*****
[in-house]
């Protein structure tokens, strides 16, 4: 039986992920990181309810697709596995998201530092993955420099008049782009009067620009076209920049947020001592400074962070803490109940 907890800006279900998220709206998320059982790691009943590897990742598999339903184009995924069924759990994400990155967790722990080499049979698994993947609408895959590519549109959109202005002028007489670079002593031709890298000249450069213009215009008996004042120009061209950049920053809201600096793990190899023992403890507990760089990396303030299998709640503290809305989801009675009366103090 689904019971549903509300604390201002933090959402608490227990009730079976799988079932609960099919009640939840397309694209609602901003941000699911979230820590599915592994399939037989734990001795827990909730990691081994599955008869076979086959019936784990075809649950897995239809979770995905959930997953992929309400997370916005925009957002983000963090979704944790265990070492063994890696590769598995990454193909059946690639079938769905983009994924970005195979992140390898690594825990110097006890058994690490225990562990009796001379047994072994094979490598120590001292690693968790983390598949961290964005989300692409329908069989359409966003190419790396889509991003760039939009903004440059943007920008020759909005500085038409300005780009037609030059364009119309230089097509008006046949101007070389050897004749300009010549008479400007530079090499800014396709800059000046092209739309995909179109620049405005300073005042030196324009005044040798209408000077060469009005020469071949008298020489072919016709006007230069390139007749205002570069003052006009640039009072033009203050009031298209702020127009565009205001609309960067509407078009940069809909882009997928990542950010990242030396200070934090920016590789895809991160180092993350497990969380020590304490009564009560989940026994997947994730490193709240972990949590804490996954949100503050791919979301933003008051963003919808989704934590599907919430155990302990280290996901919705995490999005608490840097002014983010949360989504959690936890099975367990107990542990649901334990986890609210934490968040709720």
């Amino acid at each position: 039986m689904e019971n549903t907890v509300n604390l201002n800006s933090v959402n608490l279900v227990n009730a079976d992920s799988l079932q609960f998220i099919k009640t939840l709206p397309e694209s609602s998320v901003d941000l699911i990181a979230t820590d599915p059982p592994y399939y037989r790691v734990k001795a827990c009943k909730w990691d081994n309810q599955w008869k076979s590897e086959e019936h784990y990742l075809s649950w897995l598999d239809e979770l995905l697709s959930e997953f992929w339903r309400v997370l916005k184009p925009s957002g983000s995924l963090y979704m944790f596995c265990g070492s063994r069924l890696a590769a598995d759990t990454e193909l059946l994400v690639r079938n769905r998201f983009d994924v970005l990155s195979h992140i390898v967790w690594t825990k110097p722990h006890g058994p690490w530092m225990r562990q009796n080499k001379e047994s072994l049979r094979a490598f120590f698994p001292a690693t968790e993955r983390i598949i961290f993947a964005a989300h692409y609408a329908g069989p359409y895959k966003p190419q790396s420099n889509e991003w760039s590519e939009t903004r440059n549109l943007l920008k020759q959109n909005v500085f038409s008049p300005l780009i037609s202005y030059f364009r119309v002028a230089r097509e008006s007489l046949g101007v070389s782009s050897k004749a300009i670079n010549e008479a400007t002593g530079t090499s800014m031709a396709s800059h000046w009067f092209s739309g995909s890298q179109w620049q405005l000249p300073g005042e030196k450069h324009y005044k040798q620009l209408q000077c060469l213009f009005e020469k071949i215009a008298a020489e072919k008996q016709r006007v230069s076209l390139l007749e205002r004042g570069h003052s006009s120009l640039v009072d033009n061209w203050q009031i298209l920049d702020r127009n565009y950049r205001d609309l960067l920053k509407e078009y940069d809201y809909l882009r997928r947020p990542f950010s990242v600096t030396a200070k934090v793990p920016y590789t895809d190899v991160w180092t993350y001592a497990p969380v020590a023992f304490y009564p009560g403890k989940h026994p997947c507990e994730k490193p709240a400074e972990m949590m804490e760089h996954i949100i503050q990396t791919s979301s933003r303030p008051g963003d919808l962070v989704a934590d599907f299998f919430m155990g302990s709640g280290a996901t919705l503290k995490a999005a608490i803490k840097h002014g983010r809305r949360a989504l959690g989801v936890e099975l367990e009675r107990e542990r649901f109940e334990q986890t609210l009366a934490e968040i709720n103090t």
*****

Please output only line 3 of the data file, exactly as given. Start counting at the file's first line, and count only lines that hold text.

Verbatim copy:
């Amino acid at each position: 039986m689904e019971n549903t907890v509300n604390l201002n800006s933090v959402n608490l279900v227990n009730a079976d992920s799988l079932q609960f998220i099919k009640t939840l709206p397309e694209s609602s998320v901003d941000l699911i990181a979230t820590d599915p059982p592994y399939y037989r790691v734990k001795a827990c009943k909730w990691d081994n309810q599955w008869k076979s590897e086959e019936h784990y990742l075809s649950w897995l598999d239809e979770l995905l697709s959930e997953f992929w339903r309400v997370l916005k184009p925009s957002g983000s995924l963090y979704m944790f596995c265990g070492s063994r069924l890696a590769a598995d759990t990454e193909l059946l994400v690639r079938n769905r998201f983009d994924v970005l990155s195979h992140i390898v967790w690594t825990k110097p722990h006890g058994p690490w530092m225990r562990q009796n080499k001379e047994s072994l049979r094979a490598f120590f698994p001292a690693t968790e993955r983390i598949i961290f993947a964005a989300h692409y609408a329908g069989p359409y895959k966003p190419q790396s420099n889509e991003w760039s590519e939009t903004r440059n549109l943007l920008k020759q959109n909005v500085f038409s008049p300005l780009i037609s202005y030059f364009r119309v002028a230089r097509e008006s007489l046949g101007v070389s782009s050897k004749a300009i670079n010549e008479a400007t002593g530079t090499s800014m031709a396709s800059h000046w009067f092209s739309g995909s890298q179109w620049q405005l000249p300073g005042e030196k450069h324009y005044k040798q620009l209408q000077c060469l213009f009005e020469k071949i215009a008298a020489e072919k008996q016709r006007v230069s076209l390139l007749e205002r004042g570069h003052s006009s120009l640039v009072d033009n061209w203050q009031i298209l920049d702020r127009n565009y950049r205001d609309l960067l920053k509407e078009y940069d809201y809909l882009r997928r947020p990542f950010s990242v600096t030396a200070k934090v793990p920016y590789t895809d190899v991160w180092t993350y001592a497990p969380v020590a023992f304490y009564p009560g403890k989940h026994p997947c507990e994730k490193p709240a400074e972990m949590m804490e760089h996954i949100i503050q990396t791919s979301s933003r303030p008051g963003d919808l962070v989704a934590d599907f299998f919430m155990g302990s709640g280290a996901t919705l503290k995490a999005a608490i803490k840097h002014g983010r809305r949360a989504l959690g989801v936890e099975l367990e009675r107990e542990r649901f109940e334990q986890t609210l009366a934490e968040i709720n103090t």